Late in the third quarter versus Ness City, Dutton had two great offensive plays. Dutton was at the top of the key, had a ball screen on the left side, and drove down the top of the key. Dutton was in traffic, though scored over NC defenders. Twenty seconds later, Dutton was on the baseline. He faked, dribbled with his right and then arced a left-handed floater for a basket.

“It’s fun to watch,” Hammeke said. “But yeah, he has definitely made a fool out of me at practice a couple of times, as a freshman beating a senior, like, ‘Geez, that’s kind of embarrassing,’ but he’s so much fun to play with. I mean, he just has all kinds of tricks up his sleeve.”

Class 2A: Miller, McClendon lead West Elk girls and boys

Dave Miller is a West Elk graduate. He has three highly successful athletic children, including Cade, a multi-sport standout for the Patriots, notably as WE’s former quarterback and the ’18 Sports in Kansas 2-1A Pitcher of the Year.

Miller, 60, has been at West Elk around a quarter century. He is the head coach for the boys’ basketball team the last 14 seasons. In an extreme rarity, this winter marks the fourth straight year Miller and assistant Scott McClendon have led both the West Elk boys’ and girls’ basketball programs

“We’re it,” Miller said. “We keep telling the bosses they need to get some of these young people in that want to coach, but they haven’t gotten there yet.”

In addition, Miller was the head junior high girls coach for nine years, assistant boys for two years. He coached softball for 13 seasons and coached junior high football. He has never had a year off of coaching since he came to West Elk.

“Whether it be football, basketball, baseball, softball – I’ve always loved coaching, so that drives me a lot,” coach Miller said. “I was highly competitive as an athlete in high school, and it kind of just drives my juices that way still.”

WE’s girls went through several coaches, and Miller was approached to help.

 “I was asked if I would do both for awhile,” he said. “I said I would.”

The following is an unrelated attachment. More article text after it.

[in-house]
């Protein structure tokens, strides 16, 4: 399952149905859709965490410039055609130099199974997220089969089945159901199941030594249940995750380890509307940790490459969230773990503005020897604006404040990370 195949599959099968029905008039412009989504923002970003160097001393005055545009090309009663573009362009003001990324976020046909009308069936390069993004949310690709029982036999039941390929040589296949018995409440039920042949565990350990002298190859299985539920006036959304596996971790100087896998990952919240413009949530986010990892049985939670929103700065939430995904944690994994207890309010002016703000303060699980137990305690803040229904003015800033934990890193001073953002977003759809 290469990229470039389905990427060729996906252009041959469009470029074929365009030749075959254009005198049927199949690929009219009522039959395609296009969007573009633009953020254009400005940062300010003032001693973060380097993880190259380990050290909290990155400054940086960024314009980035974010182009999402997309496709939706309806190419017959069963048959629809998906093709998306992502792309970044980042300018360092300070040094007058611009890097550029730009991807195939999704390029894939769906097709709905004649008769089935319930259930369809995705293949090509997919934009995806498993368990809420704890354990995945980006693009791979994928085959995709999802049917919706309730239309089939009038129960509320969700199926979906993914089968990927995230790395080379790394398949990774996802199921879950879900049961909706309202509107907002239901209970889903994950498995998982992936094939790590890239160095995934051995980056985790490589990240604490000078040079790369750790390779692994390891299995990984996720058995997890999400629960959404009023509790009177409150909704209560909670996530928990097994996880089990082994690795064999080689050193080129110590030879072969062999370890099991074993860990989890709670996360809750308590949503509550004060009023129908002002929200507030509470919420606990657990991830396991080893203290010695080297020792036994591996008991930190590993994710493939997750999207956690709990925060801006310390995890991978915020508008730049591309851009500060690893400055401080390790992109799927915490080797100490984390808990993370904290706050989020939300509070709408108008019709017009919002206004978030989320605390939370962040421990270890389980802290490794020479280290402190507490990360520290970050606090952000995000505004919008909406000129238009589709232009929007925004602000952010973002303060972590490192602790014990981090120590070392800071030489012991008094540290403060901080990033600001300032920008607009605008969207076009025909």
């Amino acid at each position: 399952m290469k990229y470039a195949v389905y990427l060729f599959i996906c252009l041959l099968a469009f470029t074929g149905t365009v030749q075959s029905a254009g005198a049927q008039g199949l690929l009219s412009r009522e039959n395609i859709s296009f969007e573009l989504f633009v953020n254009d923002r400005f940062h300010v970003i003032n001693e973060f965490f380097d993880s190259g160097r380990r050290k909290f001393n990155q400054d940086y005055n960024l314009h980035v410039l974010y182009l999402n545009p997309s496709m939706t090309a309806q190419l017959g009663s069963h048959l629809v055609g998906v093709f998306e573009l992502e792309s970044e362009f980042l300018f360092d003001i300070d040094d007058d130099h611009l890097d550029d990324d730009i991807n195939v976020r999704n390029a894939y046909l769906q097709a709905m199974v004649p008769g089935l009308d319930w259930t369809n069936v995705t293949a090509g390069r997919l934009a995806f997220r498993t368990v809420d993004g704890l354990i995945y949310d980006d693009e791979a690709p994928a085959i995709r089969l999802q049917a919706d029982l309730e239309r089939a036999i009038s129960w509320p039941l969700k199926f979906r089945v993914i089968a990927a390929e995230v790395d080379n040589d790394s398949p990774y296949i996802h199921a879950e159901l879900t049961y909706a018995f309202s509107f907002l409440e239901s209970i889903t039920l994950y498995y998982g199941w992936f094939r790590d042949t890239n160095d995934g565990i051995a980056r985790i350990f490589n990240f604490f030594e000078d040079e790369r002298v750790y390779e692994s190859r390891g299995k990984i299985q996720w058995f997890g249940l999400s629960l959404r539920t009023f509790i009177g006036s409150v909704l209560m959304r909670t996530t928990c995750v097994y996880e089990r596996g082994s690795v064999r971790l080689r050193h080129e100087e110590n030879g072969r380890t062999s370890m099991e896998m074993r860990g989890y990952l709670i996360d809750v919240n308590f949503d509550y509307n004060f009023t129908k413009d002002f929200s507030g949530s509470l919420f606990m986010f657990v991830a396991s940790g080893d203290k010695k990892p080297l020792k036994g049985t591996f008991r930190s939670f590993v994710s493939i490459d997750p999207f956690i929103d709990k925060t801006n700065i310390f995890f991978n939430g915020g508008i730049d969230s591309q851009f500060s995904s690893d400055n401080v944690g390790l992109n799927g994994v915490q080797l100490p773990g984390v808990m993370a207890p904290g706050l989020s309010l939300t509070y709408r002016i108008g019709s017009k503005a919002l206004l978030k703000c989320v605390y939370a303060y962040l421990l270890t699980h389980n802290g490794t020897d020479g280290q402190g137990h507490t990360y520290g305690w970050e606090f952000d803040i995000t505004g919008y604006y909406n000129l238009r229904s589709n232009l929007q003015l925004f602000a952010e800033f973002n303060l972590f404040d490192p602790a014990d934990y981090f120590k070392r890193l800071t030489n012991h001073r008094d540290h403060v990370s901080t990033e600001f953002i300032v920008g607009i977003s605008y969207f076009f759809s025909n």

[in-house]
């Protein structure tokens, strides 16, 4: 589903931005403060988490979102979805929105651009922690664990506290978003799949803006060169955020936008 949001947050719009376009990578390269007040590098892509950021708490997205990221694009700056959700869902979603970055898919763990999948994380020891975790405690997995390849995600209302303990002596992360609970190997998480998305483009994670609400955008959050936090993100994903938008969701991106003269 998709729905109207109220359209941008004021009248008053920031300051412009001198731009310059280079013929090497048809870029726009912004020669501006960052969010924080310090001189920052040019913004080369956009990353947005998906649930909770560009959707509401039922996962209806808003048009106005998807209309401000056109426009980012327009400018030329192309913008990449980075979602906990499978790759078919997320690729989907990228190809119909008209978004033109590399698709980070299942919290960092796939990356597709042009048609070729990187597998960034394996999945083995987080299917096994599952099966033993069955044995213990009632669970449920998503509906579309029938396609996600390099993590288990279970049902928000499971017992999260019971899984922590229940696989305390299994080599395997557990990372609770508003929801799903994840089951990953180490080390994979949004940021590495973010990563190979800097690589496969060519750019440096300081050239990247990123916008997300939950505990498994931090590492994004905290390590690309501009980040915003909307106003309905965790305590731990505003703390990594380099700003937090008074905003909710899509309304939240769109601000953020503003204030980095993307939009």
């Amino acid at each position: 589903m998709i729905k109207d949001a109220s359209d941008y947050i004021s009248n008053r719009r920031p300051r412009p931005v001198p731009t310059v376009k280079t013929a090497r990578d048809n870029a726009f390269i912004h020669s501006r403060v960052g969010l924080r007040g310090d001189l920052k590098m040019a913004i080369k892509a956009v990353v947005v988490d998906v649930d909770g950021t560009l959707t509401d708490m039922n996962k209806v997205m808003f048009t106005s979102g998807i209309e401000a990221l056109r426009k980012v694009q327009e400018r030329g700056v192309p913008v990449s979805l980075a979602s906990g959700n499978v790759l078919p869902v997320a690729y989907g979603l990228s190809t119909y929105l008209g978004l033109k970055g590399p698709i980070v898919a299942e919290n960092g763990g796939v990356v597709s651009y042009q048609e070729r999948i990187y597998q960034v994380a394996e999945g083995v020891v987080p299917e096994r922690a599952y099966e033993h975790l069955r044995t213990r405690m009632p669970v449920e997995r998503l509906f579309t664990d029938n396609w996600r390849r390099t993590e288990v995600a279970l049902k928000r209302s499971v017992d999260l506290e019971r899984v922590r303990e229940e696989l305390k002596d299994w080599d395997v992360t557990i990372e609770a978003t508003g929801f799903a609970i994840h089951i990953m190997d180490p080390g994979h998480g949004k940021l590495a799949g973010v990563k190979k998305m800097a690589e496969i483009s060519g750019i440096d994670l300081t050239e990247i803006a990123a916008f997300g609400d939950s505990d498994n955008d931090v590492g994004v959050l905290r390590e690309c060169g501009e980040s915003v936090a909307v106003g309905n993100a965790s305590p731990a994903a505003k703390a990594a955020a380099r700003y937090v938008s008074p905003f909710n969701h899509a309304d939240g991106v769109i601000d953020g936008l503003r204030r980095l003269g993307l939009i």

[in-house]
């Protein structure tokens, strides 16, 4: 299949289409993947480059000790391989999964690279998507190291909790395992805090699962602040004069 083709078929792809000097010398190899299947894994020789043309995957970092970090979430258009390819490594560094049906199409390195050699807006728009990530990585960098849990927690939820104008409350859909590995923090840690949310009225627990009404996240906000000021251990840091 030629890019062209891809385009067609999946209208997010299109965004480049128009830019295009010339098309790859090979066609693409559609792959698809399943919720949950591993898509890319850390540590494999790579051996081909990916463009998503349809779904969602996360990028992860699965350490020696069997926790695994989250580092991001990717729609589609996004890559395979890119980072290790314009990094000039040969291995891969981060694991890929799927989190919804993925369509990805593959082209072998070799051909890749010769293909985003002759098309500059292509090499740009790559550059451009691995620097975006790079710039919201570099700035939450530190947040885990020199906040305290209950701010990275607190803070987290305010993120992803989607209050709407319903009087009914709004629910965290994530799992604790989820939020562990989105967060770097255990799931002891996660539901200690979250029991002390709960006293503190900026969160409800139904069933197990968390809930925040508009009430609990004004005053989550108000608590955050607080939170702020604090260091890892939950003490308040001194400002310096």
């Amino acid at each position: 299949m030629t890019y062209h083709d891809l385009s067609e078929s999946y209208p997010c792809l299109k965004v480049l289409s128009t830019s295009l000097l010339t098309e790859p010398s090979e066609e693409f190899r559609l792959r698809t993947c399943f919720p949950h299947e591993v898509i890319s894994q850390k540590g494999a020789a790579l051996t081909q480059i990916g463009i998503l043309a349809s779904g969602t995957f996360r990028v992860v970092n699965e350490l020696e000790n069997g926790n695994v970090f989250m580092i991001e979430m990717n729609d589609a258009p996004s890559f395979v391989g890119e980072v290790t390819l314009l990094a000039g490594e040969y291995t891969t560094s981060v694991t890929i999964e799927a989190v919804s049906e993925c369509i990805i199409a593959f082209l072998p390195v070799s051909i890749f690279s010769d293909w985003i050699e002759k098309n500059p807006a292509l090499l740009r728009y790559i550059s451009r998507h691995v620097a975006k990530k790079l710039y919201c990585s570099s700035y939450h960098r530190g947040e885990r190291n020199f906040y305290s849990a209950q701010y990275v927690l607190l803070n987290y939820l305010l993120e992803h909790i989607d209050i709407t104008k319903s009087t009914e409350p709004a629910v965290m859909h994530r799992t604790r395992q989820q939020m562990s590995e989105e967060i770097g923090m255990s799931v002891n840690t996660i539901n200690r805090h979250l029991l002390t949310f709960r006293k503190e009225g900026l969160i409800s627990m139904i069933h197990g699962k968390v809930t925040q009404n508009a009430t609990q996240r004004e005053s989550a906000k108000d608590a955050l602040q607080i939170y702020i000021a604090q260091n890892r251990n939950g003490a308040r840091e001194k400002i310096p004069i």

Miller and McClendon have led the Patriots to back-to-back girls state tournament appearances. Before ’18, the program’s only other state showing came in ’90, according to Kansas historian Carol Swenson.

This season, West Elk girls have opened 4-0 and rank No. 8 in Class 2A. The boys are 2-2. From ’12-13 through ’17-18, the Patriot boys won at least 14 games every year. That includes 22-3 and a fourth-place showing in ’17-18, the best finish in school history.

School ends at 3:45 p.m. Ten minutes later, the first group is on the gym. Around 5:30 p.m., the second group is getting conditioned with coach McClendon in the hallways. At 5:45, the second practice starts and concludes around 7:20-7:30.

“It’s like I guess being a teacher and teaching two classes, and they are the same class, just different students,” Miller said. “We don’t change up the practice plans much from one to the other. Pretty much have the same expectations of both. Time-wise, it takes a little extra time, but it just kind of felt like the girls needed some stability.”

West Elk girls graduated Macy McClendon, who led with 15.8 points and 8.7 rebounds a game.  She is a redshirt freshman for University of Central Oklahoma, one of the MIAA’s better women’s basketball programs. Megan McClendon was second with 12.4 points a contest and averaged 3.7 rebounds. This year, Megan leads with 15.3 points a game. Junior Madelyne Koop, who returned to West Elk after a stint at Eureka, is at 13 points and 8.8 rebounds a contest.

Freshmen Katy Beeman and Molly McClendon have a collective 8.6 points and 5.6 rebounds a game. The McClendon trio are all sisters and Scott’s daughters.